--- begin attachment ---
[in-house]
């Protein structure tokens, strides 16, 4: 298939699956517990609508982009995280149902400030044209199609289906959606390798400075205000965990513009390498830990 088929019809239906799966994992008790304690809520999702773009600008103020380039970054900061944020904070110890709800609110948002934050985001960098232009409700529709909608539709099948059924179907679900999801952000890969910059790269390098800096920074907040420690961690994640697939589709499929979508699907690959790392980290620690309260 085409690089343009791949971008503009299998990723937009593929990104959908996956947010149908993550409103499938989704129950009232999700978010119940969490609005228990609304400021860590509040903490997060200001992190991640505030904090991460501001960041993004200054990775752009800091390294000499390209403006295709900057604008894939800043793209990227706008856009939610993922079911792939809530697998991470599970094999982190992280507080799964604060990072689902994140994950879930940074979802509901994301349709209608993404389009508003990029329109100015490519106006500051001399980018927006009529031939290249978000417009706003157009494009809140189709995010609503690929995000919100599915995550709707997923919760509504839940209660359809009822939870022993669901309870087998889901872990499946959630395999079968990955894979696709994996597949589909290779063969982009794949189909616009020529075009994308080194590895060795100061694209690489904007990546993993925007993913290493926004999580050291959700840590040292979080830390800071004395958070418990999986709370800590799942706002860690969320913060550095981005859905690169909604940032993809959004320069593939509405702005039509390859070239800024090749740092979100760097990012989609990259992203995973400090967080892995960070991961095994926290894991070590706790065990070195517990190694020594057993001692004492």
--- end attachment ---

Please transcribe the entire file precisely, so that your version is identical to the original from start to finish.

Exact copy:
[in-house]
């Protein structure tokens, strides 16, 4: 298939699956517990609508982009995280149902400030044209199609289906959606390798400075205000965990513009390498830990 088929019809239906799966994992008790304690809520999702773009600008103020380039970054900061944020904070110890709800609110948002934050985001960098232009409700529709909608539709099948059924179907679900999801952000890969910059790269390098800096920074907040420690961690994640697939589709499929979508699907690959790392980290620690309260 085409690089343009791949971008503009299998990723937009593929990104959908996956947010149908993550409103499938989704129950009232999700978010119940969490609005228990609304400021860590509040903490997060200001992190991640505030904090991460501001960041993004200054990775752009800091390294000499390209403006295709900057604008894939800043793209990227706008856009939610993922079911792939809530697998991470599970094999982190992280507080799964604060990072689902994140994950879930940074979802509901994301349709209608993404389009508003990029329109100015490519106006500051001399980018927006009529031939290249978000417009706003157009494009809140189709995010609503690929995000919100599915995550709707997923919760509504839940209660359809009822939870022993669901309870087998889901872990499946959630395999079968990955894979696709994996597949589909290779063969982009794949189909616009020529075009994308080194590895060795100061694209690489904007990546993993925007993913290493926004999580050291959700840590040292979080830390800071004395958070418990999986709370800590799942706002860690969320913060550095981005859905690169909604940032993809959004320069593939509405702005039509390859070239800024090749740092979100760097990012989609990259992203995973400090967080892995960070991961095994926290894991070590706790065990070195517990190694020594057993001692004492």